‘City back on its feet’

Nick Clegg
Nick Clegg
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Sheffield is getting back on its feet after one of the harshest recessions for decades, writes Deputy Prime Minister Nick Clegg.

This morning, as the latest round of employment figures are published, I want to thank Star readers for pulling out all the stops to get our local economy moving again.

It hasn’t been easy. But I am proud of what’s been achieved over the lifetime of this coalition – across the UK, two million jobs created in the private sector and nearly half a million fewer people are unemployed.

In Sheffield this has meant unemployment is down by over 9,000 since 2010, and nearly 25,000 more people are in work.

This is largely down to the hard work and entrepreneurship of you: the people, workers, businessmen and women of Sheffield. The manufacturing sector here is incredibly strong,for example, with 4,000 businesses in the sector employing over 95,000 people and contributing £3.5 billion to the national economy.

To support the thriving industries of Sheffield, there have been a number things the Liberal Democrats have done in this coalition. We are balancing the books and reducing the deficit which has kept interest rates low and created the right conditions for businesses to thrive. We have also reduced the basic tax rate so every worker takes home more. 
In July, I announced the Sheffield City Region Growth Deal. Its purpose is simple: to give Sheffield the tools you need to prosper.

The deal brings to the region nearly £300 million for much-needed road improvements and an innovative new “skills bank” to help people take advantage of opportunities as the economy comes off life support.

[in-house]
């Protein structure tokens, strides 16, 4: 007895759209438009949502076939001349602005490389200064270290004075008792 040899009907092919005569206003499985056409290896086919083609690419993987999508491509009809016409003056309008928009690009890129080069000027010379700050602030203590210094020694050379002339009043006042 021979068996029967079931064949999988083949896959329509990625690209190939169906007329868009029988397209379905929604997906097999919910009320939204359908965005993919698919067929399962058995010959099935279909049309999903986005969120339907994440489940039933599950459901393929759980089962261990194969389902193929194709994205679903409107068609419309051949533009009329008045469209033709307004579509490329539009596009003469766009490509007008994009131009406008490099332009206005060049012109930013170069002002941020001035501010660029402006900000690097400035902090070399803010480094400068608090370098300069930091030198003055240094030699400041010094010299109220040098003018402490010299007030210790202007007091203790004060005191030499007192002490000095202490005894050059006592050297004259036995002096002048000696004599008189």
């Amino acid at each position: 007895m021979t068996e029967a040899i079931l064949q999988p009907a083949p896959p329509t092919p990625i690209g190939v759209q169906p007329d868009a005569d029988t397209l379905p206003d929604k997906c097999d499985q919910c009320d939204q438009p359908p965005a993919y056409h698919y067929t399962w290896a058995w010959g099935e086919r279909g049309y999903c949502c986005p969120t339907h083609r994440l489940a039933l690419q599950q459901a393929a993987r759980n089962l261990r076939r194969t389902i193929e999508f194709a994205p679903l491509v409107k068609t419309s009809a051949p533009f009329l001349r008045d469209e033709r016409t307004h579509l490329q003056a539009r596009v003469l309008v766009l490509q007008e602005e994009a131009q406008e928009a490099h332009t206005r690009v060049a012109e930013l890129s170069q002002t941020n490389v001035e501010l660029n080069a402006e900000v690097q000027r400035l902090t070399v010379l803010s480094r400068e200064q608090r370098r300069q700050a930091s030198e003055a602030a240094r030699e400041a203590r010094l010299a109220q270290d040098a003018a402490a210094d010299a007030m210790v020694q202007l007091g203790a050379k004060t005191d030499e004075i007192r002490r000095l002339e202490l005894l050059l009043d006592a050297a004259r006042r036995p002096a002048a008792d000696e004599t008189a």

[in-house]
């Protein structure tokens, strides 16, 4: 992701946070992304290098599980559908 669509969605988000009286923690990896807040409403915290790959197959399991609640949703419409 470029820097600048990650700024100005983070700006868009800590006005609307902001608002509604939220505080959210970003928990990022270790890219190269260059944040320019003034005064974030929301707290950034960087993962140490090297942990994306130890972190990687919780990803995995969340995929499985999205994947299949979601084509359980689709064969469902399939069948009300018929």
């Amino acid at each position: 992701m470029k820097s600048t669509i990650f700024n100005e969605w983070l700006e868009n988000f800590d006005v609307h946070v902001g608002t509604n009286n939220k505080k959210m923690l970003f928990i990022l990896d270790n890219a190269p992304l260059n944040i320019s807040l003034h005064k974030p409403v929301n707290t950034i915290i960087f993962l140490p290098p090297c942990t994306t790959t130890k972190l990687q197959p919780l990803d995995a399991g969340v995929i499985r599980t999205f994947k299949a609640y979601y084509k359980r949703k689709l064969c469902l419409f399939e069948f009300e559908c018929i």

Rather than the ‘one size fits all’ approach, which has seen some parts of the country left behind, now every city has the freedom to set its own priorities and manage its own budgets.

The Regional Growth Fund has granted £3 billion to businesses who need extra funding to create a new project, or a new building, or land a new contract that will allow them to employ more local people. But the north needs and deserves more.

That’s why I have been running the Northern Futures project. I’m asking northerners – including Star readers – to join a conversation about how we get a better deal and create an economic hub to rival the most prosperous areas in the world.

We’ve had some great ideas, and I’m looking forward to the Northern Futures Summit in Leeds in November.

I expect the debate to be passionate. At the end we will have a plan we have devised together - me, you, businesses and experts, to boost our great northern cities.

It’s not too late to have your say, visit http://northernfutures.dialogue-app.com to submit your idea or comment on suggestions.

Tomorrow, I will take the Government’s Local Growth Cabinet Committee, of which I am the chairman, to the North West – the first time it has ever met outside of London. I hope one day to bring the meeting to Sheffield.

We will be discussing some of the issues facing cities of the north, and the next steps the Government might take. Of course, everything I say will be informed by what people are telling me through Northern Futures.

What I am aiming for is a thriving Sheffield, formed in the image its residents want, taking advantage of its strengths as it ploughs into the future, leaving the financial crisis in its wake.